Dr. Wallach teaching

The Magic Formula

Great students, talented faculty and invested patients all contribute to the creation and development of young physicians. At the Medical College of Georgia, we are incredibly fortunate to have all three.

Dr. Kelli Braun, MCG’s associate dean for admissions and a 2004 MCG graduate, and the admissions committee work each year toward their mission to recruit and matriculate the best possible class of students for MCG. Our admissions team has been incredibly successful. For the last several years, we have recruited the most academically talented and diverse classes that MCG has seen. Once they matriculate, these students contribute significantly to the fabric of our school. They are excelling in incredible ways.

Physicians-in-training, both students and residents, could not develop professionally without a close partnership and relationship with the patients they serve. It is through patient care experiences in the educational environment that our students learn critical skills, clinical reasoning, empathy and knowledge of the health care system. These experiences and their associated learning provide a framework that lasts a lifetime.

The faculty serve as guides and mentors in this process. MCG is fortunate to have a cadre of incredibly talented faculty who care deeply about the growth and development of our students. However, as MCG is one of the nation’s largest medical schools in terms of student numbers, proportionately, our faculty size is smaller.

Several years ago in noting this anomaly, I worked with the dean’s office to develop a proposal for additional state funding and support of new educator faculty. Over two years, we were able to secure $5.7 million in recurring state funds in support of new faculty educator positions. This provided MCG an enormous opportunity.

Over the first two years after receiving these funds, we successfully recruited 20 new faculty educators using a novel partnership between a college wide search committee and departmental chairs/departmental search committees to expeditiously select talented educators.

Now that the first 20 individuals have arrived at MCG, we have divided them into niche groups so that we can focus on strategic educational initiatives for the college:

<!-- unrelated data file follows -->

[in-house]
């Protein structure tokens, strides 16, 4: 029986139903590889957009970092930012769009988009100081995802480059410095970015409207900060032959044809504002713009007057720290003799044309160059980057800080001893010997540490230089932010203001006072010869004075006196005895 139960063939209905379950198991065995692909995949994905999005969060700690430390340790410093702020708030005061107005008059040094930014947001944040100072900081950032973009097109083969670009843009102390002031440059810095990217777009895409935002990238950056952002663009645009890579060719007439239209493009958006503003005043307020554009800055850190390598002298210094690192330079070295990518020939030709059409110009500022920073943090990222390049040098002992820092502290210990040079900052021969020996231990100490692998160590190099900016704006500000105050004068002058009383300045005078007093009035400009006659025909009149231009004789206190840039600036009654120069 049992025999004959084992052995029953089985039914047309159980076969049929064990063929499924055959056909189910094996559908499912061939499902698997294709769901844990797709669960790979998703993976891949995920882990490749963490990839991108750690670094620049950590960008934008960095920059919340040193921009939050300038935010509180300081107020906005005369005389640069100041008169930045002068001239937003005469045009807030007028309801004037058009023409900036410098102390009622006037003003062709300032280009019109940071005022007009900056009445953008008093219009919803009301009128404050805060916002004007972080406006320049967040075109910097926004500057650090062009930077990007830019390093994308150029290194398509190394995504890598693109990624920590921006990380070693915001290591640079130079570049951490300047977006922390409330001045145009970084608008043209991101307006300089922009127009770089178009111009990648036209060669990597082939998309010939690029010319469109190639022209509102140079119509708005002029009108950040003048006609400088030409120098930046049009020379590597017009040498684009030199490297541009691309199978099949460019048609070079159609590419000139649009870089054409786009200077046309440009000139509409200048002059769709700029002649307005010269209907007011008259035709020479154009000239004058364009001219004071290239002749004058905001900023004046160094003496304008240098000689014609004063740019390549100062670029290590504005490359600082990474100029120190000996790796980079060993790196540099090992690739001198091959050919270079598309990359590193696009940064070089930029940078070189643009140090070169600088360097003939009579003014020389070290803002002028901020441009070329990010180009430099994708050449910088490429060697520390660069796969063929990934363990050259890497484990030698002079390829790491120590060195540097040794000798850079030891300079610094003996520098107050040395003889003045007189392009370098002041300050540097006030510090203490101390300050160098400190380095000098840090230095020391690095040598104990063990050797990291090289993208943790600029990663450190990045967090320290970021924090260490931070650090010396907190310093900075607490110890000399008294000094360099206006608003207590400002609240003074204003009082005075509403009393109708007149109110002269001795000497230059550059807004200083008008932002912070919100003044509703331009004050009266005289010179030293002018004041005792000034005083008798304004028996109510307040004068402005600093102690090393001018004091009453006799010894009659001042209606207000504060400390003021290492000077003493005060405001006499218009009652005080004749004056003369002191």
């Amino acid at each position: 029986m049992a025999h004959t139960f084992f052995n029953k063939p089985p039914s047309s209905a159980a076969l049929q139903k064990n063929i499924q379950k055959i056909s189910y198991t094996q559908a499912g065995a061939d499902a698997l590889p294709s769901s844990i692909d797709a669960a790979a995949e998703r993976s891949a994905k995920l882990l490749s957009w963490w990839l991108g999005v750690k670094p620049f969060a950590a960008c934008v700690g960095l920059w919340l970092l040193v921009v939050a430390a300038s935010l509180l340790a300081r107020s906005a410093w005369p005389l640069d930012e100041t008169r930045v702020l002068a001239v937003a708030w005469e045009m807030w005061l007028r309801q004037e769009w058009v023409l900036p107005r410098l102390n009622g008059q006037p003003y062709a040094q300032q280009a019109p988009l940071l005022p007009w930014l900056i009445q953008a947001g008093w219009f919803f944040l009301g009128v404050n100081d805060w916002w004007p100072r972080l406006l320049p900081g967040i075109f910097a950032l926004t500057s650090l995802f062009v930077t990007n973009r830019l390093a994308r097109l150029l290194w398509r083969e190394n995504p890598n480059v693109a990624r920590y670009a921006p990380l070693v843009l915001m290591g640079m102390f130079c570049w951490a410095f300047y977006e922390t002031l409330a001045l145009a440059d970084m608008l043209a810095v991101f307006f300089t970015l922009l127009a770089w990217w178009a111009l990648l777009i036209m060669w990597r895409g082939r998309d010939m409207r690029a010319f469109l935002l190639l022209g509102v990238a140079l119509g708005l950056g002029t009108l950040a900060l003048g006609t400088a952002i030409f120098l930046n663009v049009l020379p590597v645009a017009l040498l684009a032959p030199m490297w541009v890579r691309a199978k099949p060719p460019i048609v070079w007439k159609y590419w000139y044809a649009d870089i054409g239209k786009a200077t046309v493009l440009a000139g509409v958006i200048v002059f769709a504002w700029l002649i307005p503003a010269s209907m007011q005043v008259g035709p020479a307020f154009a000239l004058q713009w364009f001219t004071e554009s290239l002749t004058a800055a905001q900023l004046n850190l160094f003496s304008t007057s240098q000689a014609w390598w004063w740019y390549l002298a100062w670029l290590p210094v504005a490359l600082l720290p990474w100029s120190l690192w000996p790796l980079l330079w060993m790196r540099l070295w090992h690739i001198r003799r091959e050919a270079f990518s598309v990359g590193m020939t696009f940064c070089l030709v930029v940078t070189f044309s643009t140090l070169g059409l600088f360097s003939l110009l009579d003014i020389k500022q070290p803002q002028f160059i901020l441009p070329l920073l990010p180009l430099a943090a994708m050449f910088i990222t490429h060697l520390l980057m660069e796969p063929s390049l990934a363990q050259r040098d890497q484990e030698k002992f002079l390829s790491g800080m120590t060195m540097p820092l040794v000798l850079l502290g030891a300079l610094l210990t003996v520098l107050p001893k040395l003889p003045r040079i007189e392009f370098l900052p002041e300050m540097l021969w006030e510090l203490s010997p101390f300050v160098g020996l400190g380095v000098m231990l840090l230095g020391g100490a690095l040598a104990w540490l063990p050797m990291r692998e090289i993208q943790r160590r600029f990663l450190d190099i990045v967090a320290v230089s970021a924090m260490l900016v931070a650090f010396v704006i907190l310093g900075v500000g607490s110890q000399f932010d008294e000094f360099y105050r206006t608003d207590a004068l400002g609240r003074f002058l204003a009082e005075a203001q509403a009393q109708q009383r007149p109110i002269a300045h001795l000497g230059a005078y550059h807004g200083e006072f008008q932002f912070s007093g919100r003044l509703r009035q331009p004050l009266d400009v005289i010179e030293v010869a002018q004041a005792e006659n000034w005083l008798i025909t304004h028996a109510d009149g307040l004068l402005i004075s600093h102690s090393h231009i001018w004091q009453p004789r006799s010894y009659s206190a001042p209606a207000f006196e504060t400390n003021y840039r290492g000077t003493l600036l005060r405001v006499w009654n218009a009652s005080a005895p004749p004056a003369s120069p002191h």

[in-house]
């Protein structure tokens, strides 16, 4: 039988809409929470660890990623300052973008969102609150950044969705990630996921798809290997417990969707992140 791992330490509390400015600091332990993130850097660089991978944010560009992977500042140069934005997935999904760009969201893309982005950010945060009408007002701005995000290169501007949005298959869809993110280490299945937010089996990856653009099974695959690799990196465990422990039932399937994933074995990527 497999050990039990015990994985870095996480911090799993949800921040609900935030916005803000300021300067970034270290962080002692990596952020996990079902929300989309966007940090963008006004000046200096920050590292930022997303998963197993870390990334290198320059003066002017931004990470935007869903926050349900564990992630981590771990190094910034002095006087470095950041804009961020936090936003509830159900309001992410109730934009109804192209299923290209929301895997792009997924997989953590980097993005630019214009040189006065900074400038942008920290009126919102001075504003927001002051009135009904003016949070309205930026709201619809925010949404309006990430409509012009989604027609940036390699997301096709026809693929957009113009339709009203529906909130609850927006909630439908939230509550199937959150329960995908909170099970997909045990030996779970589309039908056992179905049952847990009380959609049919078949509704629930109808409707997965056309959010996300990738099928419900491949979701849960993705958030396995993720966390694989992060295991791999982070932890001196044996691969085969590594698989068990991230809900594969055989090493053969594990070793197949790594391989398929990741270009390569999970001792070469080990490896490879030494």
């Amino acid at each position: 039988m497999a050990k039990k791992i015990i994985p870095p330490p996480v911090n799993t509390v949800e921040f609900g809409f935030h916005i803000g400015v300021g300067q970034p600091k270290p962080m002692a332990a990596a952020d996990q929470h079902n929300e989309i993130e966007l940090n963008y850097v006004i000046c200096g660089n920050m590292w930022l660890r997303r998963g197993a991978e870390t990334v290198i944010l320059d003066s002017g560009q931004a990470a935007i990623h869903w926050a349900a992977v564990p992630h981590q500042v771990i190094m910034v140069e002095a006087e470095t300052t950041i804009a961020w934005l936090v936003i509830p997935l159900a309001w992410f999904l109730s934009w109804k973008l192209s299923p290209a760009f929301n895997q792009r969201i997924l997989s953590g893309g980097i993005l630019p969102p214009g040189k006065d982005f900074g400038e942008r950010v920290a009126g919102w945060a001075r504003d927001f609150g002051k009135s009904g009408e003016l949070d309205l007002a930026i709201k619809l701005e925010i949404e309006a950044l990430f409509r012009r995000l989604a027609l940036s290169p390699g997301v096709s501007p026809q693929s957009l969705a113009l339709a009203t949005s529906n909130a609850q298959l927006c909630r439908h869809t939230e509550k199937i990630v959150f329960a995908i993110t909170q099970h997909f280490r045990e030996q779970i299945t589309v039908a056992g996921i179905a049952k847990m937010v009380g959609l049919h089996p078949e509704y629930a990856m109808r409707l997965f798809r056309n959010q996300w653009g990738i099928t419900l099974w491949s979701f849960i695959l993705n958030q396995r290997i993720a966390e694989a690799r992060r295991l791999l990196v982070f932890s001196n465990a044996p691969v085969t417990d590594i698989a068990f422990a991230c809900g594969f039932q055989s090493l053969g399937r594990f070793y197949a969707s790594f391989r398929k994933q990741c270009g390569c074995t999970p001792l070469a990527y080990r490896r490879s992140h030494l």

Asynchronous Learning and Simulation

Diagnostic Reasoning and Value-Based Practice

Public, Population and Global Health

These groups, mentored and organized by Dr. Ralph Gillies, associate dean for faculty development, and members of the Educational Innovation Institute, are beginning to plan curricula and collaborative educational research projects.

Today, we are at the beginning of these projects. If successful, several years from now, MCG will be recognized for its educational efforts in simulation, high-quality online asynchronous learning, value-based care, clinical reasoning and population health.

We have recruited about 40 percent of the educators planned through these efforts and will continue recruitment in the upcoming years. Our students, residents and the communities we serve will hopefully benefit from the work of these educators.

A magic formula? Students, patients and all of our faculty, including this new educator cohort — along with the many basic scientists and clinicians who already serve on our faculty — together are contributing to the creation of the best possible physicians to care for us, our families and our communities.

Footnote: Near press time, we learned that Dr. Wallach had accepted a position at Indiana University School of Medicine as executive associate dean for education and institutional improvement and executive vice president for education at IU Health. We congratulate Dr. Wallach on the new position he will assume in February and thank him for his many contributions to MCG and medical education.

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